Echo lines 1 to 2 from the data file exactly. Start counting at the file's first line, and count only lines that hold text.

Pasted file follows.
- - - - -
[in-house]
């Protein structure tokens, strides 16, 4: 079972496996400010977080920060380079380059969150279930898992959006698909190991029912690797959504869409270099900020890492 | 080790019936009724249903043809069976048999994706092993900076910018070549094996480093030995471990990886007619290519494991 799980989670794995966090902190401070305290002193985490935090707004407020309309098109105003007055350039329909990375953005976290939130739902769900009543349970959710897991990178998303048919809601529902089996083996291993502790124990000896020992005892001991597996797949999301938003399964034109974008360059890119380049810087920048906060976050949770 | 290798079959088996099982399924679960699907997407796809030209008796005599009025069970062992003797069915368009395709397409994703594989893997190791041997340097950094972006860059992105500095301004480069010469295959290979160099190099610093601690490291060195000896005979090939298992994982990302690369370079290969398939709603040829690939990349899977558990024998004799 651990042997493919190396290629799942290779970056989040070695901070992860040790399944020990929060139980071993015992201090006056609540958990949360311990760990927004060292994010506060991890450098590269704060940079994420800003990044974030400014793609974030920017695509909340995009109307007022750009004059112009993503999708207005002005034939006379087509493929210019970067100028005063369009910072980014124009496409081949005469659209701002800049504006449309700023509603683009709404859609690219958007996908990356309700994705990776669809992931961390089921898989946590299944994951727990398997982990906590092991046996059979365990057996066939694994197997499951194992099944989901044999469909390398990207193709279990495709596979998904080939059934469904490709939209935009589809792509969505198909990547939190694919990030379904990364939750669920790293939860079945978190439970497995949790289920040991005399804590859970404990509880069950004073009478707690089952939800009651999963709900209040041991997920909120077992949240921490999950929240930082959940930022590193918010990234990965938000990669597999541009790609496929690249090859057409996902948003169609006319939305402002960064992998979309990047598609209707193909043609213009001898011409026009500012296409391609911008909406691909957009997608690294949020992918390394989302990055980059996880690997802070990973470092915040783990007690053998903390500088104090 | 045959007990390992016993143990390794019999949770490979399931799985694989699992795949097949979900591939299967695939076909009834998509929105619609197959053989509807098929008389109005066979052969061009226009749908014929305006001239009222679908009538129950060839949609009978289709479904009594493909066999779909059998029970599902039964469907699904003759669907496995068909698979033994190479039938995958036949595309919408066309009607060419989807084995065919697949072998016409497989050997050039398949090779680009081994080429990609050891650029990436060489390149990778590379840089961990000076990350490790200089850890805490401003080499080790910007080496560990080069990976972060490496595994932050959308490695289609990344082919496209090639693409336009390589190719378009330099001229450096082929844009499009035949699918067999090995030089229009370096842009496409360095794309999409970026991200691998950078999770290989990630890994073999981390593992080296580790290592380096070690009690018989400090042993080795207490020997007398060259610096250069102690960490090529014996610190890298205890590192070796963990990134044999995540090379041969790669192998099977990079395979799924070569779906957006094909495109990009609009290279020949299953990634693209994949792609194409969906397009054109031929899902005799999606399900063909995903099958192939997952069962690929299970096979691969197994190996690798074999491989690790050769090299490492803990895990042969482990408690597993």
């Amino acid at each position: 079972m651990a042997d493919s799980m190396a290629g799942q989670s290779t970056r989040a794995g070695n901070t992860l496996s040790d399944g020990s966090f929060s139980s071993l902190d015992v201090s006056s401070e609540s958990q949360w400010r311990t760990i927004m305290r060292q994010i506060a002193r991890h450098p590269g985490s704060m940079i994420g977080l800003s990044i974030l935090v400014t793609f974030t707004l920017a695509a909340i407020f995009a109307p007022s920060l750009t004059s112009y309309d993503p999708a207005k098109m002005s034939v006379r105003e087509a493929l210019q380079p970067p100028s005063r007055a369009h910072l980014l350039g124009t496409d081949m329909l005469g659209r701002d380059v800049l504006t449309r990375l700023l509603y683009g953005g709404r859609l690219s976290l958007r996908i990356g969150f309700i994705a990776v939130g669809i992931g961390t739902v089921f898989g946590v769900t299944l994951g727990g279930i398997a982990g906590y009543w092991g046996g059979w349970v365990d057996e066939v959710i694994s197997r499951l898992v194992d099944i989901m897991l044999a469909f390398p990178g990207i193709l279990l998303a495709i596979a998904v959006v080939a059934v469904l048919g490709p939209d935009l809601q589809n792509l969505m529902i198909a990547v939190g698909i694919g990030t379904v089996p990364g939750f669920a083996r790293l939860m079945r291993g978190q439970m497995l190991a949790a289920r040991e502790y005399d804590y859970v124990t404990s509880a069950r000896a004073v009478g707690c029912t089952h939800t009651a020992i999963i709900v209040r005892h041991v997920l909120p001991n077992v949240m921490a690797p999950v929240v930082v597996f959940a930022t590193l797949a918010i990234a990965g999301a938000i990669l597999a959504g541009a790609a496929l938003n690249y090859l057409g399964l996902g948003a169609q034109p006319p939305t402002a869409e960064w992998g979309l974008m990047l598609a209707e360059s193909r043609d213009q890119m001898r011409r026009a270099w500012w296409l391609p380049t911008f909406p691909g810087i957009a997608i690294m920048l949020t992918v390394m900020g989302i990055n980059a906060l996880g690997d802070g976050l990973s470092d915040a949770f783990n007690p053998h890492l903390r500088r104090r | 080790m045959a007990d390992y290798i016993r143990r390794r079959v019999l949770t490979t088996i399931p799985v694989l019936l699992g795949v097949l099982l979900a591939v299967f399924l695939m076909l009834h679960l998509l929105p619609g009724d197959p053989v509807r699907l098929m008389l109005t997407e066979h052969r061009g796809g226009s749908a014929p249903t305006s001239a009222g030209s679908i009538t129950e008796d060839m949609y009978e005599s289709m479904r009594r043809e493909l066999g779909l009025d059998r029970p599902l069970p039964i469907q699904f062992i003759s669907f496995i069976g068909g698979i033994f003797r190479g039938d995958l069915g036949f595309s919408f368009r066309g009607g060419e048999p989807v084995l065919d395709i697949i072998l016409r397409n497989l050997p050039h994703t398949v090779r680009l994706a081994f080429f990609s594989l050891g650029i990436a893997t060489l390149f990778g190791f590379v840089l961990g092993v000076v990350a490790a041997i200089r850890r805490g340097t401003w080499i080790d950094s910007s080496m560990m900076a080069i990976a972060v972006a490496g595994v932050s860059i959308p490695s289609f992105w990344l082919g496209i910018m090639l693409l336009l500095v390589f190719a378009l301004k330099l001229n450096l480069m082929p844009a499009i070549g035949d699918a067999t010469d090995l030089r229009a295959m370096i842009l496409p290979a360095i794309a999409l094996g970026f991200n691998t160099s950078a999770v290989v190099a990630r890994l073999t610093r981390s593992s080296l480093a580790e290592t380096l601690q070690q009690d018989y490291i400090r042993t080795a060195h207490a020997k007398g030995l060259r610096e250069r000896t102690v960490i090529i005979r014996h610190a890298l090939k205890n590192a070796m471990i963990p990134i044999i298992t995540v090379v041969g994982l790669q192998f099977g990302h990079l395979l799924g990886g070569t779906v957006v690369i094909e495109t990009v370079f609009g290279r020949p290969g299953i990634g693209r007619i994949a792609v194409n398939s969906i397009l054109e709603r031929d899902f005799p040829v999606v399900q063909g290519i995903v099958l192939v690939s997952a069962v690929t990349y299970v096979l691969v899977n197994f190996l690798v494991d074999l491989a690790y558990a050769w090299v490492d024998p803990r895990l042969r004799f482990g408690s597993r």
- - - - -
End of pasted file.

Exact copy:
[in-house]
């Protein structure tokens, strides 16, 4: 079972496996400010977080920060380079380059969150279930898992959006698909190991029912690797959504869409270099900020890492 | 080790019936009724249903043809069976048999994706092993900076910018070549094996480093030995471990990886007619290519494991 799980989670794995966090902190401070305290002193985490935090707004407020309309098109105003007055350039329909990375953005976290939130739902769900009543349970959710897991990178998303048919809601529902089996083996291993502790124990000896020992005892001991597996797949999301938003399964034109974008360059890119380049810087920048906060976050949770 | 290798079959088996099982399924679960699907997407796809030209008796005599009025069970062992003797069915368009395709397409994703594989893997190791041997340097950094972006860059992105500095301004480069010469295959290979160099190099610093601690490291060195000896005979090939298992994982990302690369370079290969398939709603040829690939990349899977558990024998004799 651990042997493919190396290629799942290779970056989040070695901070992860040790399944020990929060139980071993015992201090006056609540958990949360311990760990927004060292994010506060991890450098590269704060940079994420800003990044974030400014793609974030920017695509909340995009109307007022750009004059112009993503999708207005002005034939006379087509493929210019970067100028005063369009910072980014124009496409081949005469659209701002800049504006449309700023509603683009709404859609690219958007996908990356309700994705990776669809992931961390089921898989946590299944994951727990398997982990906590092991046996059979365990057996066939694994197997499951194992099944989901044999469909390398990207193709279990495709596979998904080939059934469904490709939209935009589809792509969505198909990547939190694919990030379904990364939750669920790293939860079945978190439970497995949790289920040991005399804590859970404990509880069950004073009478707690089952939800009651999963709900209040041991997920909120077992949240921490999950929240930082959940930022590193918010990234990965938000990669597999541009790609496929690249090859057409996902948003169609006319939305402002960064992998979309990047598609209707193909043609213009001898011409026009500012296409391609911008909406691909957009997608690294949020992918390394989302990055980059996880690997802070990973470092915040783990007690053998903390500088104090 | 045959007990390992016993143990390794019999949770490979399931799985694989699992795949097949979900591939299967695939076909009834998509929105619609197959053989509807098929008389109005066979052969061009226009749908014929305006001239009222679908009538129950060839949609009978289709479904009594493909066999779909059998029970599902039964469907699904003759669907496995068909698979033994190479039938995958036949595309919408066309009607060419989807084995065919697949072998016409497989050997050039398949090779680009081994080429990609050891650029990436060489390149990778590379840089961990000076990350490790200089850890805490401003080499080790910007080496560990080069990976972060490496595994932050959308490695289609990344082919496209090639693409336009390589190719378009330099001229450096082929844009499009035949699918067999090995030089229009370096842009496409360095794309999409970026991200691998950078999770290989990630890994073999981390593992080296580790290592380096070690009690018989400090042993080795207490020997007398060259610096250069102690960490090529014996610190890298205890590192070796963990990134044999995540090379041969790669192998099977990079395979799924070569779906957006094909495109990009609009290279020949299953990634693209994949792609194409969906397009054109031929899902005799999606399900063909995903099958192939997952069962690929299970096979691969197994190996690798074999491989690790050769090299490492803990895990042969482990408690597993």